Underlying the entire question of immigration policy is concern for national security, public safety, and the threat of criminal exploitation of a porous border and lax enforcement.
In recognizing that illegal immigration is a genuine problem from a security, public safety, economic, cultural, and practical point of view, the first order of business obviously is to secure the border sufficiently to stop, or at least slow the influx of, illegal entries.
Once that is accomplished, reform of our overly bureaucratic and cumbersome immigration policy must be pursued. Immigration reform must be centered on simplifying and streamlining the process of legal immigration, and base immigration on the needs and capacity of the nation, eliminate arbitrary lotteries, and impose reasonable limits on “chain”, or family-based migration beyond immediate family.
A major component of the immigration issue is that there is an economic need in some parts of the country for migrant labor; therefore reform must also address this, and provide for a system of temporary legal labor.
Finally, reform must address the issue of illegal aliens already in the country, including those who were brought across the border as children. The approach adopted must be realistic, humane, and compassionate, while recognizing that a society’s law must be enforced.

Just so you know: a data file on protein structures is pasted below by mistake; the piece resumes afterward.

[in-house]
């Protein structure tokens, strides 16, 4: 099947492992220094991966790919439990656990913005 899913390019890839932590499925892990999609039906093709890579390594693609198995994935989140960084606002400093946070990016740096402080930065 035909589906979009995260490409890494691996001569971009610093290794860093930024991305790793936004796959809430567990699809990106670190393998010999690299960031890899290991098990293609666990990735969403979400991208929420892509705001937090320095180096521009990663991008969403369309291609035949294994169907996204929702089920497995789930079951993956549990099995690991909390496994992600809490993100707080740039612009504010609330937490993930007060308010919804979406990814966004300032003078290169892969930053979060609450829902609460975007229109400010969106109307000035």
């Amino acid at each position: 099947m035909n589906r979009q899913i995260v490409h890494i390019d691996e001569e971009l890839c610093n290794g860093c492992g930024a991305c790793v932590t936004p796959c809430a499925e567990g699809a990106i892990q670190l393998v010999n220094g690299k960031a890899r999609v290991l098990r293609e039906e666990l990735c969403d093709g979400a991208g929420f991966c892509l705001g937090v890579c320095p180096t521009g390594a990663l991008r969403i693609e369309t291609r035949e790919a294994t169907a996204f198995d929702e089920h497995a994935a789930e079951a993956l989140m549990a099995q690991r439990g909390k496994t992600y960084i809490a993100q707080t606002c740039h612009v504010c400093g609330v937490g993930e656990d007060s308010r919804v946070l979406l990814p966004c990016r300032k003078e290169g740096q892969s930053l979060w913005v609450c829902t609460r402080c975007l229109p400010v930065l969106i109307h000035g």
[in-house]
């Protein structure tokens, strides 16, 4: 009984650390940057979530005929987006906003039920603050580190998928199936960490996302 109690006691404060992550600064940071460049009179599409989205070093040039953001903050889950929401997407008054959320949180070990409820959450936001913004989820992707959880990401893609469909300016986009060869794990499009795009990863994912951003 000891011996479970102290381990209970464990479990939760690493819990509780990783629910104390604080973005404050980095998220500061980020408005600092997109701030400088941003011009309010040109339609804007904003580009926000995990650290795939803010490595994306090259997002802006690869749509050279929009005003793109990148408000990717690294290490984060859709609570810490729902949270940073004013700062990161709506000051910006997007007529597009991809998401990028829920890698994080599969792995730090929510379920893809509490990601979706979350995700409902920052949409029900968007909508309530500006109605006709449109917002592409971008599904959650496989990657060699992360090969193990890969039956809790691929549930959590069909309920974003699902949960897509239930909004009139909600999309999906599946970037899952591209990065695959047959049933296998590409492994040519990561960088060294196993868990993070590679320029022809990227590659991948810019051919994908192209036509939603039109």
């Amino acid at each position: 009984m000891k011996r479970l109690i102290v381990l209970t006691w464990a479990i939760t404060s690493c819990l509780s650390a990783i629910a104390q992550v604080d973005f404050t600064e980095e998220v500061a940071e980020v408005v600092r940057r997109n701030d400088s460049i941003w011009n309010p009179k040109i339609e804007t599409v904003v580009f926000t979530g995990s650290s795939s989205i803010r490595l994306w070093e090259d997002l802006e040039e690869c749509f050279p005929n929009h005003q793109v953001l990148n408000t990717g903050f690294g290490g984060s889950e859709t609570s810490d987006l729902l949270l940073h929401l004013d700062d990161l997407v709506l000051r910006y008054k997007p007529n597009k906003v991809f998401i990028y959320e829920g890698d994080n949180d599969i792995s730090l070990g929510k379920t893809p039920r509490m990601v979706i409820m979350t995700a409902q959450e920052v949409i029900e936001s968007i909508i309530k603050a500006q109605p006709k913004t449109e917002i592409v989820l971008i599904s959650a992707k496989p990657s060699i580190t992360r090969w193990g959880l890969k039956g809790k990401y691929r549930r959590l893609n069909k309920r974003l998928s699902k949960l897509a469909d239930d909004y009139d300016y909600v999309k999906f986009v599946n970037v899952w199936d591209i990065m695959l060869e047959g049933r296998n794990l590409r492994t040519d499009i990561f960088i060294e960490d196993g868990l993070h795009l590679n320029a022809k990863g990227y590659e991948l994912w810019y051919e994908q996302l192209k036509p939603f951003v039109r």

The primary principle involved is the Rule of Law. We as a nation are governed by a codified set of laws arrived at through an established democratic process. No one can choose which of our nation’s laws to obey or not without proper legal consequence, and our political leaders cannot pick and choose which laws to enforce or not.
Another principle involved is that of the Proper Role of Government. It is the first duty and role of government to protect the rights and property of its citizens. In addition, Congress has the authority, granted in the Naturalization and Define and Punish clauses of the U.S. Constitution, to regulate immigration into the country.
Finally, long-standing American traditions like Christian Compassion, Family Values, and American Exceptionalism must always help guide the discussion.
- Secure the US-Mexico border to slow the influx of illegal immigrants by the most efficient, effective, feasible, and cost-effective manner, and provide sufficient resources to U.S. Customs and Border Protection.